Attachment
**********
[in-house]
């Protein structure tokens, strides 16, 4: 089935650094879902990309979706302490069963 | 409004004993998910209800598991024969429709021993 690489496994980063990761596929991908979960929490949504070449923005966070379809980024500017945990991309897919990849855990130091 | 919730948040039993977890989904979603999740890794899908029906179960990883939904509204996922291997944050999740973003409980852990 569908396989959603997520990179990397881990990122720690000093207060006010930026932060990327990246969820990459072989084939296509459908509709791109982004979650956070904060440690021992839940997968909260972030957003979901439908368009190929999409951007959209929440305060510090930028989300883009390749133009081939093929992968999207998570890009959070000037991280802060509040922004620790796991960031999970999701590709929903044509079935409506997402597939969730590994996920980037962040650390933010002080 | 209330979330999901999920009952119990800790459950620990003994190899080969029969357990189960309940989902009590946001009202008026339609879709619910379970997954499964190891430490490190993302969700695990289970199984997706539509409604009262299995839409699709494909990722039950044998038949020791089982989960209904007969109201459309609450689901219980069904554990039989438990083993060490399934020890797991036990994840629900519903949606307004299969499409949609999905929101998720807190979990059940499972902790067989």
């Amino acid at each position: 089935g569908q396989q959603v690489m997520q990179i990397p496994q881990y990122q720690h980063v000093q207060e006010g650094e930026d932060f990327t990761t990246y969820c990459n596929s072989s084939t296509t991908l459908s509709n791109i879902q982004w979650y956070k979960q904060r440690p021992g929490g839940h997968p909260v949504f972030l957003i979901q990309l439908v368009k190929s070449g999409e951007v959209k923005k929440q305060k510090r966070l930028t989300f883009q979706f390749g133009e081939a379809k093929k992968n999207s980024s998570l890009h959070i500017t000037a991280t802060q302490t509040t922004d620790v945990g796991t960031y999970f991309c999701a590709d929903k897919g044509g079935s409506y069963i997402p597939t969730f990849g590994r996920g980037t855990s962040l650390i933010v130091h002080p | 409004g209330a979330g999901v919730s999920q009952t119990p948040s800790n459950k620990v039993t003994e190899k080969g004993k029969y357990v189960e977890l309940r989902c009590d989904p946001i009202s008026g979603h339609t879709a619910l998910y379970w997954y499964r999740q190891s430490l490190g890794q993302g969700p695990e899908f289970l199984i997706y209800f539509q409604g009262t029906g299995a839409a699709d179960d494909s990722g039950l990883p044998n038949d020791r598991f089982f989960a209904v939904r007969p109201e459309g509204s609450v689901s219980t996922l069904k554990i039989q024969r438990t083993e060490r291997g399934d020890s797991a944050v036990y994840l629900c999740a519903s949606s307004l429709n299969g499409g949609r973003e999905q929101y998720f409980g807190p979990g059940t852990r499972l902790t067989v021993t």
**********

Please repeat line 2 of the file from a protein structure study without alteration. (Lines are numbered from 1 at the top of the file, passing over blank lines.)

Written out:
């Protein structure tokens, strides 16, 4: 089935650094879902990309979706302490069963 | 409004004993998910209800598991024969429709021993 690489496994980063990761596929991908979960929490949504070449923005966070379809980024500017945990991309897919990849855990130091 | 919730948040039993977890989904979603999740890794899908029906179960990883939904509204996922291997944050999740973003409980852990 569908396989959603997520990179990397881990990122720690000093207060006010930026932060990327990246969820990459072989084939296509459908509709791109982004979650956070904060440690021992839940997968909260972030957003979901439908368009190929999409951007959209929440305060510090930028989300883009390749133009081939093929992968999207998570890009959070000037991280802060509040922004620790796991960031999970999701590709929903044509079935409506997402597939969730590994996920980037962040650390933010002080 | 209330979330999901999920009952119990800790459950620990003994190899080969029969357990189960309940989902009590946001009202008026339609879709619910379970997954499964190891430490490190993302969700695990289970199984997706539509409604009262299995839409699709494909990722039950044998038949020791089982989960209904007969109201459309609450689901219980069904554990039989438990083993060490399934020890797991036990994840629900519903949606307004299969499409949609999905929101998720807190979990059940499972902790067989």